Only six months into his first term in office, Gov. Matt Bevin is involved in an array of lawsuits, some of which may have ramifications long beyond his administration.
Executive orders made by Bevin have raised legal questions about the limits of the executive branch’s power in the state — power that has been flexed more by some governors than others.
Former Republican Secretary of State Trey Grayson said Bevin is set on reestablishing the “preeminence” of the governor’s office.
“He seems to be trying to assert power in a way that the last couple governors didn’t,” said Grayson, now CEO of the Northern Kentucky Chamber of Commerce.
That assertion of executive power has drawn plenty of critics, some of whom are suing the administration.
A group of labor unions and injured workers have sued Bevin for his executive order overhauling the Worker’s Compensation Nominating Commission — a group that recommends judges who rule on worker’s compensation claims to the governor.
Bevin has reorganized several other boards and commissions, including the University of Louisville Board of Trustees, the Kentucky Horse Park Commission, the Kentucky Racing Commission and the Kentucky Retirement Systems Board of Trustees. The overhauls have involved abolishing the boards along with their appointed members, then reinstating the organizations with new appointees and — in some cases — different structures.
Attorney General Andy Beshear has also sued Bevin for budget reductions the governor made to the state’s current-year funding of Kentucky colleges and universities.
Grayson said the ultimate decisions — which are currently working their way through the courts — will help draw lines over the governor’s authority and power.
“I get the sense that Gov. Bevin wants to go right up to that line,” Grayson said. “If he’s got the power, he wants to use it to try to effect change. And that’s not something we’ve seen in Frankfort for awhile.”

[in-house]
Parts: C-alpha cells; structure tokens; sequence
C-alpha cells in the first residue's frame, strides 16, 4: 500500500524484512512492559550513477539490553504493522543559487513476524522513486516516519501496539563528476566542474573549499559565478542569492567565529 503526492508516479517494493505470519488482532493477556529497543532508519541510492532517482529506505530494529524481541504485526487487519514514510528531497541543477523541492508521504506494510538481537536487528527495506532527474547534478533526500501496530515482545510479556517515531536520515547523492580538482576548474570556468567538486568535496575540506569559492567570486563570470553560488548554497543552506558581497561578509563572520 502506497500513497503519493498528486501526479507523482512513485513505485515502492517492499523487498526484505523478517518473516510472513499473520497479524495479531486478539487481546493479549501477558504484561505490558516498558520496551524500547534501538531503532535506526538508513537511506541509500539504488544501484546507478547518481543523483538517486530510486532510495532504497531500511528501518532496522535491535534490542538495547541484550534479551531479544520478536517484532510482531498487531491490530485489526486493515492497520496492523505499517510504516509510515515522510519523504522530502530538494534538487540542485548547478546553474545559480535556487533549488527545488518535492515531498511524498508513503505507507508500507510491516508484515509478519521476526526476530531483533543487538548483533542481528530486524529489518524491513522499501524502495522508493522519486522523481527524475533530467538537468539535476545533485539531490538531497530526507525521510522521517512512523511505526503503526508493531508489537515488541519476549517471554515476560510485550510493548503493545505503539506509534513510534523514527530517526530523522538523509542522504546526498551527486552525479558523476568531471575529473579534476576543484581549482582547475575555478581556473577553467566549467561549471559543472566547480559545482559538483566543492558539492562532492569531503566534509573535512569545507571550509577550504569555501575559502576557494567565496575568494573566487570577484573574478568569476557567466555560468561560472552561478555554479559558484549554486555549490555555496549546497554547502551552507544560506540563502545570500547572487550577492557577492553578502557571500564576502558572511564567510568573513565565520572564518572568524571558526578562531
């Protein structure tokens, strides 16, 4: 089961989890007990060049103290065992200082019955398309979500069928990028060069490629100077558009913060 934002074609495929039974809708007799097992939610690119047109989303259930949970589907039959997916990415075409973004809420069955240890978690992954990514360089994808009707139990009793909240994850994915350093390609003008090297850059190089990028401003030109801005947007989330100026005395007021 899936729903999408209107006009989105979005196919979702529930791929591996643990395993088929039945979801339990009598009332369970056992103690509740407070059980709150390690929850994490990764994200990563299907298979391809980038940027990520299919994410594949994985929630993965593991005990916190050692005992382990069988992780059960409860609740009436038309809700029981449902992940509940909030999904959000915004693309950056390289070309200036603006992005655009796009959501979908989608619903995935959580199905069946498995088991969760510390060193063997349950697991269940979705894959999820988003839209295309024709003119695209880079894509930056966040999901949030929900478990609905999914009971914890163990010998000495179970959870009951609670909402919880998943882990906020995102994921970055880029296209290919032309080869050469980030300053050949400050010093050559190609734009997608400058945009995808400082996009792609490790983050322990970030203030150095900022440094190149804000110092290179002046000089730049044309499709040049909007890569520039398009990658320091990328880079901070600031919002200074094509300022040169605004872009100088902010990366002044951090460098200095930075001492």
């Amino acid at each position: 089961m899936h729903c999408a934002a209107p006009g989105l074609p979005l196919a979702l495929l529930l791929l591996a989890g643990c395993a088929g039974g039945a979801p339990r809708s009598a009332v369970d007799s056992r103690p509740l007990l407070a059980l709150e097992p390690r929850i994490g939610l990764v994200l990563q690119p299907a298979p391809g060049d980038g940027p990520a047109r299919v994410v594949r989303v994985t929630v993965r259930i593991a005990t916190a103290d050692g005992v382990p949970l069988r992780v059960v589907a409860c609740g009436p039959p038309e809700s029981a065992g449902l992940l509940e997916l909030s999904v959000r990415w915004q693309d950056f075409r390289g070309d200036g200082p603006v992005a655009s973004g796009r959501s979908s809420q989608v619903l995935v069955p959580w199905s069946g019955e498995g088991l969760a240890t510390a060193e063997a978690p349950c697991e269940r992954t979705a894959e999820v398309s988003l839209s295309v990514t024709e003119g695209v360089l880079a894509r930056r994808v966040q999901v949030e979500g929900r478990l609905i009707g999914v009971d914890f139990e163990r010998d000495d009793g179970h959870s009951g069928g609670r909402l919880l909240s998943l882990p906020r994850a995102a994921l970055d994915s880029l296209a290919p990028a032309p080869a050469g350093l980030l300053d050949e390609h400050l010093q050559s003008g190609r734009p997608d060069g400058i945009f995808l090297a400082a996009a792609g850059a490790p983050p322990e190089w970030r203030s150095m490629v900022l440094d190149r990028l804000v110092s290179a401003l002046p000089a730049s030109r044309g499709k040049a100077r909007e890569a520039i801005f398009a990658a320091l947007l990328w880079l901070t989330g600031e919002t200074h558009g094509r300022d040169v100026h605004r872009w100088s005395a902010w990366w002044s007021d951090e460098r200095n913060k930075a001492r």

Bevin is just the second Republican governor of Kentucky elected in the last four decades. His GOP predecessor, Gov. Ernie Fletcher, faced a similar legal challenge from then-Attorney General Greg Stumbo, now the Democratic Speaker of the House, over the executive branch’s powers.
Johnathan Miller, who was state treasurer during Fletcher’s tenure, said despite the charged political atmosphere, the challenges help solve important legal questions.
“The public might not like to see officials fighting, but when it’s done in a civil way, it really can help clarify how government should work,” Miller said.
The litigation could have political repercussions in contested elections for 65 state House of Representatives races this fall. But when it comes down to how much the lawsuits could help or hurt Bevin or influence voters, Miller said the battles would ultimately depend on the governor’s record.
“When the outcome is decided, and if it gives Bevin more flexibility to exercise power, I think voters will judge how he uses that power, and that will be the deciding factor,” Miller said.